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Healthy Computing Email Tip 457: Breathe

Waiting with bated breath or shallow breathing commonly occurs when people begin keyboarding or mousing. In many cases, breathing rate increases by 30% from 12 to 18 breaths per minute. When really concentrating, our respiration rate may increase even more as shown by boys playing computer games, where respiration rates may increase by 68% to 25 breaths per minute.  This rapid breathing may contributes to cold hands, increased neck and shoulder tension and general fatigue. Learn to relax and regenerate when you breathe.

How To Breathe:

Begin by observing your breathing rhythm and movement as you sit quietly and while working. Sense whether you have more movement in your chest or in your abdomen. Most adults tend to breathe faster and higher in their chest as they work at the computer, which can lead to gasping, sighing, tiredness and shoulder/neck tension.

To breathe effortlessly, slow your breathing rate and lower the location of the movement.  Imagine that your lungs are like a balloon located in your abdomen.  When you inhale, allow the balloon to expand and when you exhale allow it to contract.  As you practice this breathing remember to:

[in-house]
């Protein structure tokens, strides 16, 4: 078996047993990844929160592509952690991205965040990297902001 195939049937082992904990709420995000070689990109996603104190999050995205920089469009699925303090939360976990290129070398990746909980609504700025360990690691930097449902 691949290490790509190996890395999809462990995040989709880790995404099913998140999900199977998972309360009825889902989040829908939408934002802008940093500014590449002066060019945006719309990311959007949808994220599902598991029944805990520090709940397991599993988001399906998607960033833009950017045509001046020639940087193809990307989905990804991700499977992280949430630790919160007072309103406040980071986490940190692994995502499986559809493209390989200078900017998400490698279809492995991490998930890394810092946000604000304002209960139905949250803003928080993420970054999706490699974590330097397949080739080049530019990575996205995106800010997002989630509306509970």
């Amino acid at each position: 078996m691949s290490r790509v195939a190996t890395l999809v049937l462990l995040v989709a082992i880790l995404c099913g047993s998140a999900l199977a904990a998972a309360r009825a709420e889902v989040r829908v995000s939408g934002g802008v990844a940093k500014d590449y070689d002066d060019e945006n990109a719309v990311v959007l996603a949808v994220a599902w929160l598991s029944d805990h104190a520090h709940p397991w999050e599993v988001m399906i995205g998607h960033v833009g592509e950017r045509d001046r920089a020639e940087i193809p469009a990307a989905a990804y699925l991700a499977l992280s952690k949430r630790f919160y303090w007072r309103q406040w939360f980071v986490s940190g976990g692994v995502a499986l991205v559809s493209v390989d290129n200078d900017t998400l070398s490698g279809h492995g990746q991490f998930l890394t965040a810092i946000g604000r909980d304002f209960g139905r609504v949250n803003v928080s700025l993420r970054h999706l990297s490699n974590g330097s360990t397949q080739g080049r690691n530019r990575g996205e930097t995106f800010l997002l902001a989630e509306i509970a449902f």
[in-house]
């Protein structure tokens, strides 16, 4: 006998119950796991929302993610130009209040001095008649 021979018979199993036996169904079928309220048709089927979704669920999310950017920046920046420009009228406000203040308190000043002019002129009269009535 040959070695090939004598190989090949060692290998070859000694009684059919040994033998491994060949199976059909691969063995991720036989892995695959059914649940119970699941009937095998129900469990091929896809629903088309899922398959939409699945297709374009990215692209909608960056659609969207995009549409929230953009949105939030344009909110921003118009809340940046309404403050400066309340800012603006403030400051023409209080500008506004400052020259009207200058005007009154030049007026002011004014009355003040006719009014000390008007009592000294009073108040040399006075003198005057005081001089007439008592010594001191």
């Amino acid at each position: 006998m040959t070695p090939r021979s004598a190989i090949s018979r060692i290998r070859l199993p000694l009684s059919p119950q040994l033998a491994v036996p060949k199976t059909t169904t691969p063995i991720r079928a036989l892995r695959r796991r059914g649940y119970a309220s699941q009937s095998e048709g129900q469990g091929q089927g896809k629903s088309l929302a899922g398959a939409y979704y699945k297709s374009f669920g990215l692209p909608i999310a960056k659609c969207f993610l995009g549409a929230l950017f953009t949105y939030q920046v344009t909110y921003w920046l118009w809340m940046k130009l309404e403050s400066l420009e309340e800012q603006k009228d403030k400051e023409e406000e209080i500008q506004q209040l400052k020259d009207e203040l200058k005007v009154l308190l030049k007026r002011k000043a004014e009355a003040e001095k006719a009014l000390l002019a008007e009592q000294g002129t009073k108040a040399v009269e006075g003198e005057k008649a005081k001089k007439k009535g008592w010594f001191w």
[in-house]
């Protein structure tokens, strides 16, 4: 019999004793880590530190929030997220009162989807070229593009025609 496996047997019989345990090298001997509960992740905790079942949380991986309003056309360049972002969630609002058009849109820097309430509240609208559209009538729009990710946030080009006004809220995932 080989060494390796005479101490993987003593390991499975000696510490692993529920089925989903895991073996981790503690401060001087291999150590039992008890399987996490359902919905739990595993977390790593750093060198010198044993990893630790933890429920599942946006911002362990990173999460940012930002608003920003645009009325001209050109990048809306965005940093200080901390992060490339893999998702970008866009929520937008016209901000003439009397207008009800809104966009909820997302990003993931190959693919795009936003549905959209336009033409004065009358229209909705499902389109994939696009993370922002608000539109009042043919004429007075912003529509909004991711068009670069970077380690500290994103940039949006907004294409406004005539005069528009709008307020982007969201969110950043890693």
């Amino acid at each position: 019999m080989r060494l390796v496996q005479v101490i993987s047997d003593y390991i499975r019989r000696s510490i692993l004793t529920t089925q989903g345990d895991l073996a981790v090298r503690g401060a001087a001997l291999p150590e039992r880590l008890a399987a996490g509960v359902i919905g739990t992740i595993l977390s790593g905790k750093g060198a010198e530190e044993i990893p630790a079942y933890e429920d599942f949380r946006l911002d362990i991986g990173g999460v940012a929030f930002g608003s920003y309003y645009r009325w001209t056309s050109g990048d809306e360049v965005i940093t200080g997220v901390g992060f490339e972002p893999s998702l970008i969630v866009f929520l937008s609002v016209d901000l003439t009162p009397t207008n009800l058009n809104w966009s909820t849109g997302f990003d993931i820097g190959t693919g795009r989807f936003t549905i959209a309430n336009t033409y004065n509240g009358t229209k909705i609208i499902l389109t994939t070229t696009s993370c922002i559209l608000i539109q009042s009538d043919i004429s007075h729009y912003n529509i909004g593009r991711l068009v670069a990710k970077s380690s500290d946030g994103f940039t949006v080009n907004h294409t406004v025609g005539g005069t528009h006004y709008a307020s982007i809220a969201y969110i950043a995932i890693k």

• Loosen your belt so that your abdomen can expand

  • Exhale very quietly with a slight smile

  • Whisper "Haaaah" very softly as you exhale

  • Allow the exhalation time to be twice as long as the inhalation

  • Focus on exhalation and forget about inhalation

  • Imagine exhaling the air down and through your arms, wrist and hands and out your fingers

 

Practice this slower breathing many times at the computer. Observe yourself while working and purposely exhale slower and as you inhale, feel your abdomen expand.

The Institute for Holistic Healing Studies and Human Resources sponsor the distribution of Healthy Computing Email Tips. Copyright 2009 Erik Peper, Ph.D. and Katherine Hughes Gibney. Permission to copy and distribute Healthy Computing Email Tips for personal use is granted. Distribution or copying of Healthy Computing Email Tips for commercial purposes is prohibited without prior written consent of the copyright holders.
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